A CFP® certificant is an individual who has successfully completed the initial and ongoing certification requirements established by the Certified Financial Planner Board of Standards Inc. (CFP Board). CFP® practitioners voluntarily submit to the certification requirements in order to demonstrate their competence and expertise as a financial planner. Anyone may call themselves a financial planner, but only those who meet the CFP Board’s certification requirements may use the CFP® and CERTIFIED FINANCIAL PLANNER™ marks. To obtain the CFP® certification, individuals must complete a rigorous process that includes education, examination, experience, and ethical requirements.
Education: CFP® professionals must fulfill the education requirement in one of three ways: (1) Complete a comprehensive financial planning education program registered with the CFP Board, (2) Apply based on previously obtained professional certifications or academic degrees, (3) Submit a transcript to the CFP Board for review of qualifying financial planning education. CFP® professionals must also graduate with a Bachelor’s Degree from an accredited college or university.
Examination: CFP® practitioners must pass a two-day, ten-hour exam administered by the CFP Board. The CFP® exam evaluates the individual’s ability to comprehend, analyze, and apply their knowledge to real-life financial planning situations. Exam topics include general financial planning principles, risk management and insurance planning, investment planning, retirement planning, employee benefits planning, income tax planning, and estate planning.
Experience: CFP® professionals must complete at least three years of full-time qualifying work experience before becoming certified. The CFP Board defines qualifying work experience as the supervision, direct support, teaching, or personal delivery of any or all parts of the personal financial planning process to a client. By obtaining the required work experience, individuals are given time to develop and enhance their skills in the financial planning process.
Ethics: CFP® practitioners must abide by the CFP Board’s Code of Ethics and Practice Standards. CFP® professionals agree to act in their clients’ best interest and pursue the highest ethical standards in the financial planning process. The CFP Board may terminate the CFP® certification of individuals who do not abide by these standards. CFP® certificates must also submit to a background check and disclose any current or past involvement in legal investigations or proceedings regarding their professional conduct.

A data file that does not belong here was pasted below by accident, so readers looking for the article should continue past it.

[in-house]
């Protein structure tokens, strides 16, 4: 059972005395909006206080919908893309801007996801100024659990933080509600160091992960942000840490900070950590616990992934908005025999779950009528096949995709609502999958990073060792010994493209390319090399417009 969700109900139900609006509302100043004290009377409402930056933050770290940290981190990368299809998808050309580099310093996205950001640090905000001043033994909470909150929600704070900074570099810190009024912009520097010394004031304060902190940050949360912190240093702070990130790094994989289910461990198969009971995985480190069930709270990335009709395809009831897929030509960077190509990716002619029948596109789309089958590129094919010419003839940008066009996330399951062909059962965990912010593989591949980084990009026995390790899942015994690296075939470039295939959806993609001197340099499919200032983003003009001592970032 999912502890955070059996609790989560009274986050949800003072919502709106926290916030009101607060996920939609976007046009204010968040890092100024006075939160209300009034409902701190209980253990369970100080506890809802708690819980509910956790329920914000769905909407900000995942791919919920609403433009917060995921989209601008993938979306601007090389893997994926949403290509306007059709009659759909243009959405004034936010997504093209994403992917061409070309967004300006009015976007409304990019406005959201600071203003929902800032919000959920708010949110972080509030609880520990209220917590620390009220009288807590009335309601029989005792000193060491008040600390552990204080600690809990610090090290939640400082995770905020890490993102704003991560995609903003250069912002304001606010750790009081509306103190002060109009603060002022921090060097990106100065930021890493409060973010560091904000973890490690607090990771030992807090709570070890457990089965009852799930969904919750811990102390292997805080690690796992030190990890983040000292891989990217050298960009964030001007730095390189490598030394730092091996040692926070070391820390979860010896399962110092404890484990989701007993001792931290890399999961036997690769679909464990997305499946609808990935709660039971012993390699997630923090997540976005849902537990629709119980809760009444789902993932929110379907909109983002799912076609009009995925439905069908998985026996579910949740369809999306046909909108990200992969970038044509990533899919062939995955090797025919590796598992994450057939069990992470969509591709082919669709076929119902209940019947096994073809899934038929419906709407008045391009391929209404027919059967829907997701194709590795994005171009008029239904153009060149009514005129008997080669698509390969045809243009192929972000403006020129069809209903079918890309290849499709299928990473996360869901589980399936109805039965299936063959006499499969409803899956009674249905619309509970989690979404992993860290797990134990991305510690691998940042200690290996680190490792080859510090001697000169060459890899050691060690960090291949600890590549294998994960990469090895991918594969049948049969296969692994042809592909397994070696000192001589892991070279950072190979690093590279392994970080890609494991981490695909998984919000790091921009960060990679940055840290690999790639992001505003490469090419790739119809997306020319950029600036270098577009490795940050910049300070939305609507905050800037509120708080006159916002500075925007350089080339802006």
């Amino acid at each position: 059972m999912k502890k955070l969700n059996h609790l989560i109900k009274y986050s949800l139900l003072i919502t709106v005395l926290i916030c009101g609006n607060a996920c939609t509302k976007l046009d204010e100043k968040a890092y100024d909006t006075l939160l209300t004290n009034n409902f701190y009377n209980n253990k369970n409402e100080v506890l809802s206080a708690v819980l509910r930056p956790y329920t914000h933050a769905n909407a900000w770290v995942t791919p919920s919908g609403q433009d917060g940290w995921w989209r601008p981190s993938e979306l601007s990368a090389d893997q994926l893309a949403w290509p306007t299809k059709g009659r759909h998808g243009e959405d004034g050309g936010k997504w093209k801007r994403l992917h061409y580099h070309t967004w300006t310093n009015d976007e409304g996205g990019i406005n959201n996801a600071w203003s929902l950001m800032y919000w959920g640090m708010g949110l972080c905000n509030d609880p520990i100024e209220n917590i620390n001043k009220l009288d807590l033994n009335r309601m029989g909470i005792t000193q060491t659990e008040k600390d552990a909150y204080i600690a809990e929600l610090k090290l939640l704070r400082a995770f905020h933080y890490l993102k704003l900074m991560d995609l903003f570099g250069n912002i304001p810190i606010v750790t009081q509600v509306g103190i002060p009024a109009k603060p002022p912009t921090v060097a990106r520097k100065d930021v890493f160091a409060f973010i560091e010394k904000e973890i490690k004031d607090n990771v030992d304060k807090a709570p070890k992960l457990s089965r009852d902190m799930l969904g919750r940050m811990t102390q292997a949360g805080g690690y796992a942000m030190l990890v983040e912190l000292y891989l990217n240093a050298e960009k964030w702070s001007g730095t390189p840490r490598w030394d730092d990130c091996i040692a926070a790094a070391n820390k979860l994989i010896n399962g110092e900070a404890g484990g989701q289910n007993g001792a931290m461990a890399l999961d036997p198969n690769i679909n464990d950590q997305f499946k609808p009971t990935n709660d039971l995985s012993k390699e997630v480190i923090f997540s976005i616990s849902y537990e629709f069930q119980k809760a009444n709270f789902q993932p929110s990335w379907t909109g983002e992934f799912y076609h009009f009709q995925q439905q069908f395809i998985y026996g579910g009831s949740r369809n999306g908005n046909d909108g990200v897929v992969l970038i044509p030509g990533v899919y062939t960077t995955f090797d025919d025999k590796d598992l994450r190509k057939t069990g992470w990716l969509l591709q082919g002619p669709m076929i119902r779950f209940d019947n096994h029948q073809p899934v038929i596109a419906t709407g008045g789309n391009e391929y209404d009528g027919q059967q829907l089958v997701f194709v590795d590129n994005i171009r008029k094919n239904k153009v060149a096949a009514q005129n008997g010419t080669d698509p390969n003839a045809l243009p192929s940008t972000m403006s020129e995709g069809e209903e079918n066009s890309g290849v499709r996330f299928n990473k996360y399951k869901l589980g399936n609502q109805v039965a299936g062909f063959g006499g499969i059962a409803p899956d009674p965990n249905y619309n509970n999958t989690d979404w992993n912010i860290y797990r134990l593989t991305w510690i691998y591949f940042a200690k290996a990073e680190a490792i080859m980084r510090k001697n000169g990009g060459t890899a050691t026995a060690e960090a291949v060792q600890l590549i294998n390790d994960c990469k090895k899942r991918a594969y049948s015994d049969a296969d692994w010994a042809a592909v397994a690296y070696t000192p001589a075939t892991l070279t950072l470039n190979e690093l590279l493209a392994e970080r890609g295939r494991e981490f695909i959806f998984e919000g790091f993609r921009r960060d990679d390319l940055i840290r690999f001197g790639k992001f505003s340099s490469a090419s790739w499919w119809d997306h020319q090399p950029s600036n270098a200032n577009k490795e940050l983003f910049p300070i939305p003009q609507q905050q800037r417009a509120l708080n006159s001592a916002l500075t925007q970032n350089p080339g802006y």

Renewal: CFP® professionals must renew their certification with the CFP Board every two years. To qualify for renewal, CFP® professionals must complete at least thirty hours of continuing education every two years. The continuing education is related to personal financial planning topics and helps CFP® practitioners stay current with industry developments. Two of the thirty continuing education hours are related to a review of the CFP Board’s Code of Ethics andPractice Standards. CFP® professionals must also disclose any public, civil, criminal, or disciplinary actions taken against them since their last certification renewal.
The CERTIFIED FINANCIAL PLANNER™ certification is held in high regard for a reason. By voluntarily submitting to the CFP Board’s strenuous certification requirements, CFP® practitioners demonstrate their passion for excellence in personal financial planning. Financial planning consumers want to be confident in the knowledge, skills, and ethical standards of their financial planners. As a result, many consumers demand a CERTIFIED FINANCIAL PLANNER™ professional.
Sources: Certified Financial Planner Board of Standards, Inc.